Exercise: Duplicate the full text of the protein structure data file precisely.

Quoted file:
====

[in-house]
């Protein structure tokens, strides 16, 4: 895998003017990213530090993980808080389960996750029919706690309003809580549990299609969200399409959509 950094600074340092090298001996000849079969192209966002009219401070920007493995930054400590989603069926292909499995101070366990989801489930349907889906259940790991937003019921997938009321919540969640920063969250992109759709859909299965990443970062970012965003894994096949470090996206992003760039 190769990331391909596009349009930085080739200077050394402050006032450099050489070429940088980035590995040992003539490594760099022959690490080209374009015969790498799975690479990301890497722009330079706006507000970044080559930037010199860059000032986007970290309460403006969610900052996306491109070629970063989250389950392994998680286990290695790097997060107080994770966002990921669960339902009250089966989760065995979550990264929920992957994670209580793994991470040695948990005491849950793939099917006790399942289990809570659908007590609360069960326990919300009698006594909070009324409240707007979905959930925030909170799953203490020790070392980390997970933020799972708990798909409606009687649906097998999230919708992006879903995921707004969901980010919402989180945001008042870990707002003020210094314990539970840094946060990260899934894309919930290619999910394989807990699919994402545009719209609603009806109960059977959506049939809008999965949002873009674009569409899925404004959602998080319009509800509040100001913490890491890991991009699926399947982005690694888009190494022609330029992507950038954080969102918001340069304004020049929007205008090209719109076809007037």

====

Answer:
[in-house]
């Protein structure tokens, strides 16, 4: 895998003017990213530090993980808080389960996750029919706690309003809580549990299609969200399409959509 950094600074340092090298001996000849079969192209966002009219401070920007493995930054400590989603069926292909499995101070366990989801489930349907889906259940790991937003019921997938009321919540969640920063969250992109759709859909299965990443970062970012965003894994096949470090996206992003760039 190769990331391909596009349009930085080739200077050394402050006032450099050489070429940088980035590995040992003539490594760099022959690490080209374009015969790498799975690479990301890497722009330079706006507000970044080559930037010199860059000032986007970290309460403006969610900052996306491109070629970063989250389950392994998680286990290695790097997060107080994770966002990921669960339902009250089966989760065995979550990264929920992957994670209580793994991470040695948990005491849950793939099917006790399942289990809570659908007590609360069960326990919300009698006594909070009324409240707007979905959930925030909170799953203490020790070392980390997970933020799972708990798909409606009687649906097998999230919708992006879903995921707004969901980010919402989180945001008042870990707002003020210094314990539970840094946060990260899934894309919930290619999910394989807990699919994402545009719209609603009806109960059977959506049939809008999965949002873009674009569409899925404004959602998080319009509800509040100001913490890491890991991009699926399947982005690694888009190494022609330029992507950038954080969102918001340069304004020049929007205008090209719109076809007037």